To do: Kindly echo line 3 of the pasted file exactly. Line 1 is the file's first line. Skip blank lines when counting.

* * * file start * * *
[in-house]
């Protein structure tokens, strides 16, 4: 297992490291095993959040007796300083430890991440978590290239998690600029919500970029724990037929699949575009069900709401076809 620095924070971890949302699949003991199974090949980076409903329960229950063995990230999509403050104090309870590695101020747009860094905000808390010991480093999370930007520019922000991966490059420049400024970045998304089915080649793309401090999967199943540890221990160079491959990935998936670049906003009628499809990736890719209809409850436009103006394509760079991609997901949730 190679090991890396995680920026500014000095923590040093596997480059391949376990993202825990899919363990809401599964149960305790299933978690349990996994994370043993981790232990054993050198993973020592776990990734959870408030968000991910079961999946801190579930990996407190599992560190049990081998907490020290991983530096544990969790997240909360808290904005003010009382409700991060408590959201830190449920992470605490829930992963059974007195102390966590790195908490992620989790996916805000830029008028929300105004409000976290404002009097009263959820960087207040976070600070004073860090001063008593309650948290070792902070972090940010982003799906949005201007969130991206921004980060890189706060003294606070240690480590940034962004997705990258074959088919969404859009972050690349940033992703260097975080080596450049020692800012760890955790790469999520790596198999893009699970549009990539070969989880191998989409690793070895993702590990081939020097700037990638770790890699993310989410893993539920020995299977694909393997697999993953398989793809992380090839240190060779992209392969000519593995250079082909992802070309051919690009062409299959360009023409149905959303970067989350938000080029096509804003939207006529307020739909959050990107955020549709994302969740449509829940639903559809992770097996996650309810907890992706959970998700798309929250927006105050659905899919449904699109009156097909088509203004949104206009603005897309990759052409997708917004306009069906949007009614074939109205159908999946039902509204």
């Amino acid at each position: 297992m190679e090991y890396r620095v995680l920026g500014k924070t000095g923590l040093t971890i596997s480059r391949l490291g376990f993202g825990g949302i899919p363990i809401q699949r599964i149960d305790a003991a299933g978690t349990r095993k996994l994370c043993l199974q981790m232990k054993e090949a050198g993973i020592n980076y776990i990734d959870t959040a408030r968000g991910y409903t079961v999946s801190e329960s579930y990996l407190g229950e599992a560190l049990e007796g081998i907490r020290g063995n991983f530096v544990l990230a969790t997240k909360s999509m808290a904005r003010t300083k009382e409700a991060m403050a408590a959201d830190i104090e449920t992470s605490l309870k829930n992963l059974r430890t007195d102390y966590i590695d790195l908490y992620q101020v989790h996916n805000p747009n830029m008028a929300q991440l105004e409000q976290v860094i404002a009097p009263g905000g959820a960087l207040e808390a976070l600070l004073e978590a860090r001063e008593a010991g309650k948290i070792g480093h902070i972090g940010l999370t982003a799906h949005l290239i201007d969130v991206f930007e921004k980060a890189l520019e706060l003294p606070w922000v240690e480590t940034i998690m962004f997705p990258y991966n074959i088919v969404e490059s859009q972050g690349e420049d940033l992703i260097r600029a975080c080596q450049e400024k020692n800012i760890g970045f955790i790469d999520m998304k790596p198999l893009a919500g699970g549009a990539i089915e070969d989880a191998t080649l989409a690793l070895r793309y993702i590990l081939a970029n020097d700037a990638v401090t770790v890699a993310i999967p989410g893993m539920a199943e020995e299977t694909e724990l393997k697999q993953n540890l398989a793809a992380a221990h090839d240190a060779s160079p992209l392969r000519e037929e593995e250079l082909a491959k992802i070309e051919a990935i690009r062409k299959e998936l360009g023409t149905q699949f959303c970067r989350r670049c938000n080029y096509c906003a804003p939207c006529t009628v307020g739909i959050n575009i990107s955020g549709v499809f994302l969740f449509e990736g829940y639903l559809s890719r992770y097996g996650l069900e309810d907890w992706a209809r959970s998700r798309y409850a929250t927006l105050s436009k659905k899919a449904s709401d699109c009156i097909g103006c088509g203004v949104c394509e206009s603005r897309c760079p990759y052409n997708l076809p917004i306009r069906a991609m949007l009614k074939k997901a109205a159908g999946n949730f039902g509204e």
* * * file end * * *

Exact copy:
């Amino acid at each position: 297992m190679e090991y890396r620095v995680l920026g500014k924070t000095g923590l040093t971890i596997s480059r391949l490291g376990f993202g825990g949302i899919p363990i809401q699949r599964i149960d305790a003991a299933g978690t349990r095993k996994l994370c043993l199974q981790m232990k054993e090949a050198g993973i020592n980076y776990i990734d959870t959040a408030r968000g991910y409903t079961v999946s801190e329960s579930y990996l407190g229950e599992a560190l049990e007796g081998i907490r020290g063995n991983f530096v544990l990230a969790t997240k909360s999509m808290a904005r003010t300083k009382e409700a991060m403050a408590a959201d830190i104090e449920t992470s605490l309870k829930n992963l059974r430890t007195d102390y966590i590695d790195l908490y992620q101020v989790h996916n805000p747009n830029m008028a929300q991440l105004e409000q976290v860094i404002a009097p009263g905000g959820a960087l207040e808390a976070l600070l004073e978590a860090r001063e008593a010991g309650k948290i070792g480093h902070i972090g940010l999370t982003a799906h949005l290239i201007d969130v991206f930007e921004k980060a890189l520019e706060l003294p606070w922000v240690e480590t940034i998690m962004f997705p990258y991966n074959i088919v969404e490059s859009q972050g690349e420049d940033l992703i260097r600029a975080c080596q450049e400024k020692n800012i760890g970045f955790i790469d999520m998304k790596p198999l893009a919500g699970g549009a990539i089915e070969d989880a191998t080649l989409a690793l070895r793309y993702i590990l081939a970029n020097d700037a990638v401090t770790v890699a993310i999967p989410g893993m539920a199943e020995e299977t694909e724990l393997k697999q993953n540890l398989a793809a992380a221990h090839d240190a060779s160079p992209l392969r000519e037929e593995e250079l082909a491959k992802i070309e051919a990935i690009r062409k299959e998936l360009g023409t149905q699949f959303c970067r989350r670049c938000n080029y096509c906003a804003p939207c006529t009628v307020g739909i959050n575009i990107s955020g549709v499809f994302l969740f449509e990736g829940y639903l559809s890719r992770y097996g996650l069900e309810d907890w992706a209809r959970s998700r798309y409850a929250t927006l105050s436009k659905k899919a449904s709401d699109c009156i097909g103006c088509g203004v949104c394509e206009s603005r897309c760079p990759y052409n997708l076809p917004i306009r069906a991609m949007l009614k074939k997901a109205a159908g999946n949730f039902g509204e």